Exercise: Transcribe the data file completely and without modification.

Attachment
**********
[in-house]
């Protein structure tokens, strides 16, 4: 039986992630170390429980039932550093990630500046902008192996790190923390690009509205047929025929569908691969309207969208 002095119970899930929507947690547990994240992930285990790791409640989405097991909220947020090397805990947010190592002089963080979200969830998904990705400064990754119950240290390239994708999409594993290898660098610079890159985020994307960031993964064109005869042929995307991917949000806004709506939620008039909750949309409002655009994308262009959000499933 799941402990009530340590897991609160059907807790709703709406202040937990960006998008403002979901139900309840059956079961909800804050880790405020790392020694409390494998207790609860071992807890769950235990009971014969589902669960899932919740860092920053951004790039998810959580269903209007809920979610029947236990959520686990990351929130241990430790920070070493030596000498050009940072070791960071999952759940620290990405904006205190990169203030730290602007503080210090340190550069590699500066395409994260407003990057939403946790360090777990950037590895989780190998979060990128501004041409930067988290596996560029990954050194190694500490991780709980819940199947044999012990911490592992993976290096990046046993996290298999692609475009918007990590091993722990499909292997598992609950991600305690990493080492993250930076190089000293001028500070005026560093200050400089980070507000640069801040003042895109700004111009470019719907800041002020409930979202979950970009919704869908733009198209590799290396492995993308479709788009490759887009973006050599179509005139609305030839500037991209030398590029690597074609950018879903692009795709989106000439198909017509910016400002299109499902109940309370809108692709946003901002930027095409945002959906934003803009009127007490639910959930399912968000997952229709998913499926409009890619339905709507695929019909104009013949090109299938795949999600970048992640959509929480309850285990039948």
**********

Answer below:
[in-house]
């Protein structure tokens, strides 16, 4: 039986992630170390429980039932550093990630500046902008192996790190923390690009509205047929025929569908691969309207969208 002095119970899930929507947690547990994240992930285990790791409640989405097991909220947020090397805990947010190592002089963080979200969830998904990705400064990754119950240290390239994708999409594993290898660098610079890159985020994307960031993964064109005869042929995307991917949000806004709506939620008039909750949309409002655009994308262009959000499933 799941402990009530340590897991609160059907807790709703709406202040937990960006998008403002979901139900309840059956079961909800804050880790405020790392020694409390494998207790609860071992807890769950235990009971014969589902669960899932919740860092920053951004790039998810959580269903209007809920979610029947236990959520686990990351929130241990430790920070070493030596000498050009940072070791960071999952759940620290990405904006205190990169203030730290602007503080210090340190550069590699500066395409994260407003990057939403946790360090777990950037590895989780190998979060990128501004041409930067988290596996560029990954050194190694500490991780709980819940199947044999012990911490592992993976290096990046046993996290298999692609475009918007990590091993722990499909292997598992609950991600305690990493080492993250930076190089000293001028500070005026560093200050400089980070507000640069801040003042895109700004111009470019719907800041002020409930979202979950970009919704869908733009198209590799290396492995993308479709788009490759887009973006050599179509005139609305030839500037991209030398590029690597074609950018879903692009795709989106000439198909017509910016400002299109499902109940309370809108692709946003901002930027095409945002959906934003803009009127007490639910959930399912968000997952229709998913499926409009890619339905709507695929019909104009013949090109299938795949999600970048992640959509929480309850285990039948």